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Index – Tech-Science – Mystery of giant formation in Australia’s shadow solved
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Index – Tech-Science – Mystery of giant formation in Australia’s shadow solved

Also, Professor at the University of Sydney A conversationHe explained that asteroid impacts are difficult to detect on Earth for a number of reasons. One of the main causes is natural erosion, wind, water, and gravity collapse and erase the distinctive traces over time. It is covered by geological layers, but it can go under the crust with a submerged tectonic plate.

Glickson recalls the scene familiar to many, when a pebble falls into the water, sinks at the point of entry, and then rises to the surface of the water. A similar central peak forms in the center of larger impact craters. This is also hard to find after thousands of years due to erosion, but this component is often the deciding factor when identifying a crater.

Deniliquin was first identified as an impact crater by research conducted between 1995 and 2000, when magnetic data from geophysical measurements showed a circular structure with a diameter of 520 kilometers. Measurements confirmed the existence of a weak magnetic region under the crust, where a 10-kilometer-high peak was found in the middle of a depression 30 kilometers deeper than its circumference. The latest research also found additional indirect evidence, such as magma filling concentric waves in the rocks generated by the eruption. Glickson stressed, however, that the definitive proof would be if rocks showing signs of impact could be recovered from the site by excavation.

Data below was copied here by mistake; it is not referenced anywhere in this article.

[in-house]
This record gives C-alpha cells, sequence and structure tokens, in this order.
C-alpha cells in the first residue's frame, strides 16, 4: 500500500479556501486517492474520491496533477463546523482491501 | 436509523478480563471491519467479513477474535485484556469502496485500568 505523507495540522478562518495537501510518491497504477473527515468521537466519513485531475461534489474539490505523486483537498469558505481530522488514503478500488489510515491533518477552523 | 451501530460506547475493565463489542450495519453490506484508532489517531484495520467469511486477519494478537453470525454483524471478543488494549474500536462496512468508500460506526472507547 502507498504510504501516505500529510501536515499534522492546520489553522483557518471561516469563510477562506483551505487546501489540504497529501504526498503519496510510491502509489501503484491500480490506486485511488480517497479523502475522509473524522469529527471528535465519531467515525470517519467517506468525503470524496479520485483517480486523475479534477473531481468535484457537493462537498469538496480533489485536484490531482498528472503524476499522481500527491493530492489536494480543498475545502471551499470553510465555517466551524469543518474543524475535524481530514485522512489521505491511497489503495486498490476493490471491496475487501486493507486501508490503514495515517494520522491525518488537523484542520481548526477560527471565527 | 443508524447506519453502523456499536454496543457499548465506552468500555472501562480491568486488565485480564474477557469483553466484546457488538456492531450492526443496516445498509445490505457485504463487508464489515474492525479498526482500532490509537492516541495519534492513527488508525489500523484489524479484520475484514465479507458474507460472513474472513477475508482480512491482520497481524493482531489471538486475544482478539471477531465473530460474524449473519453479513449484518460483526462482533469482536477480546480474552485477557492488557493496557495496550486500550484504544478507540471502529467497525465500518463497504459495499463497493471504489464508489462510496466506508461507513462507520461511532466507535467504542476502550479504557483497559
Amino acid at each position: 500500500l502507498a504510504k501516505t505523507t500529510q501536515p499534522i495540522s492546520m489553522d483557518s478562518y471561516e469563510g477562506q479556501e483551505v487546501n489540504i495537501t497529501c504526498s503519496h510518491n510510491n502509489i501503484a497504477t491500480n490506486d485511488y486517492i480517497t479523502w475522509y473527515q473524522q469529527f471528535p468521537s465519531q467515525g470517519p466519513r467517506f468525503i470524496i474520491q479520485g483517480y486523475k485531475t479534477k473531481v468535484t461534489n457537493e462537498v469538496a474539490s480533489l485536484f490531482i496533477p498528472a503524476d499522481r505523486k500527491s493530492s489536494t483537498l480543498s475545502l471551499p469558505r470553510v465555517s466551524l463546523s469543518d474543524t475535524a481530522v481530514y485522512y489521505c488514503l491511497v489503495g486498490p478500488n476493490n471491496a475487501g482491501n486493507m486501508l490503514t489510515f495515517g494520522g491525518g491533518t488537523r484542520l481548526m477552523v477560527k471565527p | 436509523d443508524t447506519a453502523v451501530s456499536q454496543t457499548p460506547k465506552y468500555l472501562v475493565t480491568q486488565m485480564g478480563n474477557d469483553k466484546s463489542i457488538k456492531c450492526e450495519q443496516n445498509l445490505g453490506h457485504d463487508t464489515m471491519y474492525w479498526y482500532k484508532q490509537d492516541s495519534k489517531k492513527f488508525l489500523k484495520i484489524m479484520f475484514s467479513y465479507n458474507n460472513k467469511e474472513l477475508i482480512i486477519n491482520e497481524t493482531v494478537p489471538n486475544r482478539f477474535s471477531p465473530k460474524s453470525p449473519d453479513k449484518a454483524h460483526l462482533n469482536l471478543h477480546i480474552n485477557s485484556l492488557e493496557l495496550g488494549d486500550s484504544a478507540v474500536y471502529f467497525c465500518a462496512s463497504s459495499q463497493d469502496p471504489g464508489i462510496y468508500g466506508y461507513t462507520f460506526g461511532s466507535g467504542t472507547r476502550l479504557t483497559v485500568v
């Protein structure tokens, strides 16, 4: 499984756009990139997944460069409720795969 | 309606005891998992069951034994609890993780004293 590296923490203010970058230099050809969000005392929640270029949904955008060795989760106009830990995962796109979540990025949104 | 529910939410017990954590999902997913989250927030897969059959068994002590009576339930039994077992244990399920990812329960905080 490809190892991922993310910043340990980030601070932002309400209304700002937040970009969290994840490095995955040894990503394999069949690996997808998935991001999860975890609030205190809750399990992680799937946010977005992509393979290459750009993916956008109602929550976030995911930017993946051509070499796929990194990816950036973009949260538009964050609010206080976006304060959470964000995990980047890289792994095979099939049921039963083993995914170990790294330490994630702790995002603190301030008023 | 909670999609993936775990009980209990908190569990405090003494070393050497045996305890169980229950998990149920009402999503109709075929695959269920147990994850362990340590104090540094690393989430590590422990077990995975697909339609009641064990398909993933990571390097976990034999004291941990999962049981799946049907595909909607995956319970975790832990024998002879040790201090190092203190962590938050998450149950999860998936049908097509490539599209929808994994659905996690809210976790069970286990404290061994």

According to the scientist, the cause of the Ordovician-Silurian extinction 447-444 million years ago may have been an impact in the region that was then part of the supercontinent Gondwana. It was a catastrophe twice as strong as the Chicxulub event that ended with the dinos, wiping out 85 percent of life in a very short time and causing the largest icing on the planet.

Another possibility is that the Denliquin may have formed during the older Cambrian-Ordovician extinction effect 500 million years ago. Whichever it was, it can only be determined by examining rocks obtained by drilling.

(futuristicAnd ZME Sciences)